The following images are unfinished illustrations for the children's book I've been working on over the past few months. (I'm finally getting back into the swing of drypoint printing! New inks, new paper, new mull cloth - ahhhhh.... pure bliss!)
The next step is to add some colour... Experiments coming soon.
Thursday, July 23, 2009
Monday, July 20, 2009
Over the past several months I have been (slowly!) illustrating a children's book for a friend. The final illustrations will be hand-coloured drypoint prints - a favourite medium of mine. The story is written in rhyme, and is about two young girls and their button collection... A lot of fun to illustrate! We will be self-publishing the book before the end of this year.
This is my first full-length book illustration project, and I'm absolutely loving it. I must admit that I've had to learn a lot on the job... And I still have a lot to learn yet! Below I describe the process so far, and include some images of works in progress.
The very first thing that I did was draw up little thumbnails of each page. This helped me to decide how the verses and illustrations would fit together and flow from one page to the next. This is a very important step and I'm grateful that I put the time into it right at the beginning.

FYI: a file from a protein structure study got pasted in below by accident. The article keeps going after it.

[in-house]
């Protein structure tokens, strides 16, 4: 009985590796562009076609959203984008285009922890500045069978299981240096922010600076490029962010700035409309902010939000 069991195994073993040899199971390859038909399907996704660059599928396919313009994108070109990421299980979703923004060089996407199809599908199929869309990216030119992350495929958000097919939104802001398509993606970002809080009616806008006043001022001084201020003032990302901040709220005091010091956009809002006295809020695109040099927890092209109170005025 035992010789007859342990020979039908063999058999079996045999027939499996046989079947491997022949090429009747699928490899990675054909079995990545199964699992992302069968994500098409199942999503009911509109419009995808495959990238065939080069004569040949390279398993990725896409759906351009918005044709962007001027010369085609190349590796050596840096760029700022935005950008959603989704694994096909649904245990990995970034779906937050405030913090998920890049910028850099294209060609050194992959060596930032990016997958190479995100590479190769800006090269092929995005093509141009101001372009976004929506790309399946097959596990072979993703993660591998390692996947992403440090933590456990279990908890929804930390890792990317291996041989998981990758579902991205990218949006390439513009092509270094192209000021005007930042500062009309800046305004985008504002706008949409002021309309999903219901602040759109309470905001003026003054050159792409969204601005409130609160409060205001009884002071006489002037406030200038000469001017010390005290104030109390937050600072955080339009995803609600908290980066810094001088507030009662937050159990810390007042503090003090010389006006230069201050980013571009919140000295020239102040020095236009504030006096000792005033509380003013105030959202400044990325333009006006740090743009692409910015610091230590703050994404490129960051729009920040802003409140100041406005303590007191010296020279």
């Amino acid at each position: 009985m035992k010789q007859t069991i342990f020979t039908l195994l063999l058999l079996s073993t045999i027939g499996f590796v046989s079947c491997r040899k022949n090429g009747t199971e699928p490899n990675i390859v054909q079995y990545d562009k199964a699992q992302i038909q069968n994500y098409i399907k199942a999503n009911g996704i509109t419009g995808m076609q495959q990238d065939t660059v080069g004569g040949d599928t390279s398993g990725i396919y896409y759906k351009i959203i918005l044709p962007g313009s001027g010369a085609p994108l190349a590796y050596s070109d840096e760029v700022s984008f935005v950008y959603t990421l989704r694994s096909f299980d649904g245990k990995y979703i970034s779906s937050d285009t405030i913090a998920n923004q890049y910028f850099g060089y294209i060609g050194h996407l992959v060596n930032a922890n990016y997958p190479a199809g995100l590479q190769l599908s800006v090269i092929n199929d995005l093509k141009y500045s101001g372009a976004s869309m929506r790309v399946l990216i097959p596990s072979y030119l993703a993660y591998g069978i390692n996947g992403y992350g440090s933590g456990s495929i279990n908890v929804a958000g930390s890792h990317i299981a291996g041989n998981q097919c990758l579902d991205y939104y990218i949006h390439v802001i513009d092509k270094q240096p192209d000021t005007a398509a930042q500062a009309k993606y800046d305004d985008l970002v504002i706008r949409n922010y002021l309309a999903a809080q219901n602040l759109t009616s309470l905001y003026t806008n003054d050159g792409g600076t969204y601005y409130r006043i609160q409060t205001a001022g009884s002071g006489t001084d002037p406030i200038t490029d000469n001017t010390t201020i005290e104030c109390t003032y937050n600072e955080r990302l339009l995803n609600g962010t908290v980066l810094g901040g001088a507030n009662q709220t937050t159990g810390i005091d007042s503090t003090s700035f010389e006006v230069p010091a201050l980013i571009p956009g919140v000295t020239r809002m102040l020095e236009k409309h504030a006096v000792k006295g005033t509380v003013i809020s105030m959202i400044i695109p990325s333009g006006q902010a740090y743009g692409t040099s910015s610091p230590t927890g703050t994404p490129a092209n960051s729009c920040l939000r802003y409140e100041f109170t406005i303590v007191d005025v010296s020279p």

For each illustration...
1. I start of by developing each thumbnail further, experimenting with different compositions until I come up with something that looks good.
2. In return for chocolate (okay, only sometimes do they get chocolate!), I then get my younger sisters to pose for me and take reference photographs. My sisters have been very useful, and always so cheerful and willing to help. Thanks girls!
3. Using the photographs as a reference, I then sketch out how the illustration will look (using a page template to make sure it is the correct size). These "sketches" started off as beautifully rendered drawings for the first several illustrations, but as time marches on I've been spending less and less time on this stage of the process...!
4. Then I scan the drawing, email it to the author for feedback, and print it in reverse to the correct size.
5. Having cut a piece of clear drypoint plastic to the correct size (either to fit the border within the page or leaving enough room to bleed it out), I then tape it over the top of the reversed drawing and start scratching the image into the plastic. This is the step that takes the most time. A lot of fun but rather tiresome...
6. Once I have a few drypoint plates ready, I take them down to the press at polytech and print them. At the moment I'm experimenting with different papers and inks, so have had to deal with quite a number of bad prints... But there's always at least one good one in each batch.
7. After sorting through my prints and choosing the best, I then colour them with watercolour washes. This step is the most exciting! The images come alive, and feel ready to be part of a book.
Once I have finished all of the illustrations, I will scan them into the computer and arrange them with the text before (finally!) taking the whole thing to the printers.
ANY FEEDBACK on my illustrations thus far would be greatly appreciated! Please leave your comments.
More to come... Keep an eye out!